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I have a question about the 707 Engine Inlet Doors, according to Wikipedia the Pratt & Whitney JT3D inlet doors purpose is to provide additional air. Is the thrust higher on more air intake? And why modern engines don't have it anymore?

Intake

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The intake speed at the compressor is between Mach 0.4 and Mach 0.5 and changes little with airspeed. That means that at low speed the intake has to suck in air from a wide capture area, (even from behind the inlet lip at low speed) while at high speed only the part that flows into the center of the intake is digested, while surrounding air will spill over the intake lip and flow around the nacelle.

The surface that separates the flow going into the engine and that which does not is called the stagnation stream line or surface. This surface is way aft of the inlet lip at low speed, and the pressure near it is the highest (stagnation pressure). The challenge for the inlet designer is to design the lip with a rounded shape so that the flow going into the engine is uniform. It won't be if the lip is as shaped in the sketch. The high pressure on the outside and the low pressure inside the lip open the doors to admit a small percentage of the air to the engine inlet at low speed. As airplane speed increases, the stagnation point (or line) shifts to the lip itself and the pressure equalizes on the doors, closing them.

intake flow

The fairly sharp intake lip of the JT3D will capture air rather inefficiently at low speeds (the topmost case in the sketch above), which could even lead to flow separation right after the intake lip, reducing mass flow and compressor efficiency. By adding the suction-activated doors, the intake can capture more air and keep the flow attached.

More recent intake designs have thicker intake lips, so the flow stays attached even at very low airspeed.

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  • $\begingroup$ How sensitive to either design (with and without doors) are the engines at high angles of attack where the relative direction of the ambient airflow is not fully aligned with the engine? $\endgroup$ – Skip Miller Oct 31 '14 at 17:12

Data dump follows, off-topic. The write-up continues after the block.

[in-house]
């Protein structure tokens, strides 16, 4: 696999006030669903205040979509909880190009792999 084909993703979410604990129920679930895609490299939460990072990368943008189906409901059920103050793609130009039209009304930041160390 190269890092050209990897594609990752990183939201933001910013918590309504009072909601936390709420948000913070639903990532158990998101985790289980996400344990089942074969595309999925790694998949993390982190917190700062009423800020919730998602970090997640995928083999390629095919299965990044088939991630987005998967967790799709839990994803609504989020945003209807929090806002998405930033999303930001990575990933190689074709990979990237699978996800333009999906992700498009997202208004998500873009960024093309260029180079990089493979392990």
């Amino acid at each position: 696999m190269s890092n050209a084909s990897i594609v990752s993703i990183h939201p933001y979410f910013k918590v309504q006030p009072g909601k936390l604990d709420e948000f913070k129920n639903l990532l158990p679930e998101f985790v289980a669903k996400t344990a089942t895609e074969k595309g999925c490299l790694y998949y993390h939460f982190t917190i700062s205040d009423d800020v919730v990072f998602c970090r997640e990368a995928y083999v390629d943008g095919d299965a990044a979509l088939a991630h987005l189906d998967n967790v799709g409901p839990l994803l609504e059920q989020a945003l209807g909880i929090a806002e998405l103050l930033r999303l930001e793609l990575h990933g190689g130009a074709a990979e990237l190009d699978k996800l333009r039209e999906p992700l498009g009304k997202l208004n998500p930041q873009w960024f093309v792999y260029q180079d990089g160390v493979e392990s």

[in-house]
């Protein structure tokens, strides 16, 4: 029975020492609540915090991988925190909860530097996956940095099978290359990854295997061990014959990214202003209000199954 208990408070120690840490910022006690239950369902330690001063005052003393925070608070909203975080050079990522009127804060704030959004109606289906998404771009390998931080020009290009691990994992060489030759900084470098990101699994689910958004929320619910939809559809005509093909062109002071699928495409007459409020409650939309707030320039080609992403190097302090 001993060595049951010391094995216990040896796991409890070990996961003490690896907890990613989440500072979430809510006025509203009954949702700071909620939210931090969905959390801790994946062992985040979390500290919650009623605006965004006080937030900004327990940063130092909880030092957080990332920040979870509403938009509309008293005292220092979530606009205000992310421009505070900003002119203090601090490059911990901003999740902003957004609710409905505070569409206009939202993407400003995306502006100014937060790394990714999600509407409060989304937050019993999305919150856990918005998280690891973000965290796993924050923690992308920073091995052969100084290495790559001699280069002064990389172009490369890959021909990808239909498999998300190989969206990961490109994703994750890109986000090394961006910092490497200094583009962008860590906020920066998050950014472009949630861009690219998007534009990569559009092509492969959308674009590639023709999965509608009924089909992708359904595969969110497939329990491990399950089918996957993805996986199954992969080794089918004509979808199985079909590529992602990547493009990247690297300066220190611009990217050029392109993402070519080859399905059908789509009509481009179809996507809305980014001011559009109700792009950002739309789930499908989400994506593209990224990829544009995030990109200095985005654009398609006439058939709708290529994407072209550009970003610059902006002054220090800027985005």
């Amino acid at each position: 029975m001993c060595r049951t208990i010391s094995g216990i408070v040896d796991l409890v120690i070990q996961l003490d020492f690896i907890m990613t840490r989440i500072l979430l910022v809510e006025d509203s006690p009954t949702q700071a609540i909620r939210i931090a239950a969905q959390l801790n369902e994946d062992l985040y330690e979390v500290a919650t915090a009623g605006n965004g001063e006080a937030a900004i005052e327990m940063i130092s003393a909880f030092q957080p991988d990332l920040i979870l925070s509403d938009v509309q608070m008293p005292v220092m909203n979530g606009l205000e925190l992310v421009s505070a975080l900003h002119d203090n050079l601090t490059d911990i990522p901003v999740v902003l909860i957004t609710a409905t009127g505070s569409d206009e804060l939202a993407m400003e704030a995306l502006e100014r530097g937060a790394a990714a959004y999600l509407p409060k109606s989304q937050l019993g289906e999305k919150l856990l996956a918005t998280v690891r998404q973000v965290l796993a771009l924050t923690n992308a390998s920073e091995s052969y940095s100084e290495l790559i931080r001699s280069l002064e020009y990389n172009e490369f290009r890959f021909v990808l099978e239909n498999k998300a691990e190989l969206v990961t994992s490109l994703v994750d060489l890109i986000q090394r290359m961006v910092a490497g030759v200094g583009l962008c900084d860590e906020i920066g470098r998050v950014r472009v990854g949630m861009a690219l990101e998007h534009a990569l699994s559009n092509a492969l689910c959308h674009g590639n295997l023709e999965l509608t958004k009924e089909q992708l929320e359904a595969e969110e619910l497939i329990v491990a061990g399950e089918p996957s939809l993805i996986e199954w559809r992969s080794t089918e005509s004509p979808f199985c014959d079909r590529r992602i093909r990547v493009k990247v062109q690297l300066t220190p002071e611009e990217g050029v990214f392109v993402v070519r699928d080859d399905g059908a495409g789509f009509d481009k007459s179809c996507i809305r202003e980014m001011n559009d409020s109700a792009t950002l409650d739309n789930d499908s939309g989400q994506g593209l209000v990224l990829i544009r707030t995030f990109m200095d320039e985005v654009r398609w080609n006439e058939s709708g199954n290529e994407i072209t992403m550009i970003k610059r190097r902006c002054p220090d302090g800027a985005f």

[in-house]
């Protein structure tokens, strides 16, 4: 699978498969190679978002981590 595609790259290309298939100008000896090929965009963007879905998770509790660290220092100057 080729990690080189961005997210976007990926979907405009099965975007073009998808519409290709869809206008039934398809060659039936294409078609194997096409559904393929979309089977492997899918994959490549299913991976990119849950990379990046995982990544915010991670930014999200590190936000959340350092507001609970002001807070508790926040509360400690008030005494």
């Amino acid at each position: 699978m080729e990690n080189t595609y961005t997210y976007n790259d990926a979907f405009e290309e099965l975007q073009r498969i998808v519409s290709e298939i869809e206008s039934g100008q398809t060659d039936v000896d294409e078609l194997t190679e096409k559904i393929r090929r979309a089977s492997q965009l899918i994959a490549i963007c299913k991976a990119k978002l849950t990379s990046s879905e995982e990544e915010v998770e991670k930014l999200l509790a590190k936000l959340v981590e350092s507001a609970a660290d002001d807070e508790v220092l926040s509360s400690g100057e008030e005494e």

• $\begingroup$ @SkipMiller: This question is worthy to be asked officially and not hidden in a comment. The biggest angle changes you see with supersonic combat aircraft, and the short answer is: It needs a lot of optimization to make intakes work well. Low speed with high angle of attack is one sensitive point, and the other is supersonic flight with sideslip or unusual angle of attack. Airliners have less angle of attack variation, so their intakes are fairly easy to design. $\endgroup$ – Peter Kämpf Oct 31 '14 at 20:09
  • $\begingroup$ I presume this is then similar to the series of radial suck-in auxiliary doors on that AV-8B harrier as well? $\endgroup$ – Carlo Felicione Nov 1 '16 at 16:06
  • $\begingroup$ @CarloFelicione: Absolutely! In case of the Harrier, it needs a lot of air while standing still - the intake is already much bigger than that of comparable conventional jets, but the blow-in doors are still needed so the Harrier can hover. $\endgroup$ – Peter Kämpf Nov 1 '16 at 18:53

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